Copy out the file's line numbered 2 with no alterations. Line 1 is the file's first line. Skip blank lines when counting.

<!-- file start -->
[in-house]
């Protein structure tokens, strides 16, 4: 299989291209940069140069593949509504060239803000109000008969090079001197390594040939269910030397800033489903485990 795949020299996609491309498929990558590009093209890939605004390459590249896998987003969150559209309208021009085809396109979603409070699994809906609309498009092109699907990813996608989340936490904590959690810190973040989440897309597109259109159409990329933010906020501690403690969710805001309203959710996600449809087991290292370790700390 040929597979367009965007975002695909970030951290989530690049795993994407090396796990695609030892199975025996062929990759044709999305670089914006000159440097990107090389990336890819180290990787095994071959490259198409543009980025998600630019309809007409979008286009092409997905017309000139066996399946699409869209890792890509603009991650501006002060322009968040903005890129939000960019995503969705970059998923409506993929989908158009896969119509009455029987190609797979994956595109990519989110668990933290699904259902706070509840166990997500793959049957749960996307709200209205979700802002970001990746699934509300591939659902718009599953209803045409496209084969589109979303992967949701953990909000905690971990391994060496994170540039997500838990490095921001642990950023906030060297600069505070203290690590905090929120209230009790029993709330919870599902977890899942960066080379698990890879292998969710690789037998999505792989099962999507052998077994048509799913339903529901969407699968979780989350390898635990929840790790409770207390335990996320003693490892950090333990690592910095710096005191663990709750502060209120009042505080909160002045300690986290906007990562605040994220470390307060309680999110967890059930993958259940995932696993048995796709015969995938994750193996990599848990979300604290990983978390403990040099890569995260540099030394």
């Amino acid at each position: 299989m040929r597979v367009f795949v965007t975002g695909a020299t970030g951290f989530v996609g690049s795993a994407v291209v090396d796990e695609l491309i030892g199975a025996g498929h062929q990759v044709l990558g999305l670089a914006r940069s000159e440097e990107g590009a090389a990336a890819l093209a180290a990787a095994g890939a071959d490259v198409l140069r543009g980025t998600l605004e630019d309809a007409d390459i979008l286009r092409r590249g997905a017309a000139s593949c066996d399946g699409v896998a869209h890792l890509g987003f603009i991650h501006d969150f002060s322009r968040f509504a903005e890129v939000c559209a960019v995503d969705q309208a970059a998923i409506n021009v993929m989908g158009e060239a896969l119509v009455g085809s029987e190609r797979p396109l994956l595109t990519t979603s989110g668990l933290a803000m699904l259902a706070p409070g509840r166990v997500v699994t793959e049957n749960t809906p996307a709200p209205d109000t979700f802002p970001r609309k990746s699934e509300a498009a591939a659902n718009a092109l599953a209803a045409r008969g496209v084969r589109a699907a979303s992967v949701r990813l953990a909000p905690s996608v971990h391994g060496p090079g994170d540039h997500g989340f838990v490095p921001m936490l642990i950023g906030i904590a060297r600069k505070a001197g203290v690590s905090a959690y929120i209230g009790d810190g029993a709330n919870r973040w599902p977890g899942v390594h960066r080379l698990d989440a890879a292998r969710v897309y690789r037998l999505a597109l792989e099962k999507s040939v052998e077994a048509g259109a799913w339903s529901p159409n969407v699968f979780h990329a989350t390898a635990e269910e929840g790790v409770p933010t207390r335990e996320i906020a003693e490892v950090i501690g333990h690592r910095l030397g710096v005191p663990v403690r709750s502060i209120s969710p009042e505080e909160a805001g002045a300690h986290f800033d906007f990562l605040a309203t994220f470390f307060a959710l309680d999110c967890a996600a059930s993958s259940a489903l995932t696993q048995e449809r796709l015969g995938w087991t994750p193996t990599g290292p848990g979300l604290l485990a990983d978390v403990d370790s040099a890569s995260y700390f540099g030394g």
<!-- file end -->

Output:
């Protein structure tokens, strides 16, 4: 299989291209940069140069593949509504060239803000109000008969090079001197390594040939269910030397800033489903485990 795949020299996609491309498929990558590009093209890939605004390459590249896998987003969150559209309208021009085809396109979603409070699994809906609309498009092109699907990813996608989340936490904590959690810190973040989440897309597109259109159409990329933010906020501690403690969710805001309203959710996600449809087991290292370790700390 040929597979367009965007975002695909970030951290989530690049795993994407090396796990695609030892199975025996062929990759044709999305670089914006000159440097990107090389990336890819180290990787095994071959490259198409543009980025998600630019309809007409979008286009092409997905017309000139066996399946699409869209890792890509603009991650501006002060322009968040903005890129939000960019995503969705970059998923409506993929989908158009896969119509009455029987190609797979994956595109990519989110668990933290699904259902706070509840166990997500793959049957749960996307709200209205979700802002970001990746699934509300591939659902718009599953209803045409496209084969589109979303992967949701953990909000905690971990391994060496994170540039997500838990490095921001642990950023906030060297600069505070203290690590905090929120209230009790029993709330919870599902977890899942960066080379698990890879292998969710690789037998999505792989099962999507052998077994048509799913339903529901969407699968979780989350390898635990929840790790409770207390335990996320003693490892950090333990690592910095710096005191663990709750502060209120009042505080909160002045300690986290906007990562605040994220470390307060309680999110967890059930993958259940995932696993048995796709015969995938994750193996990599848990979300604290990983978390403990040099890569995260540099030394």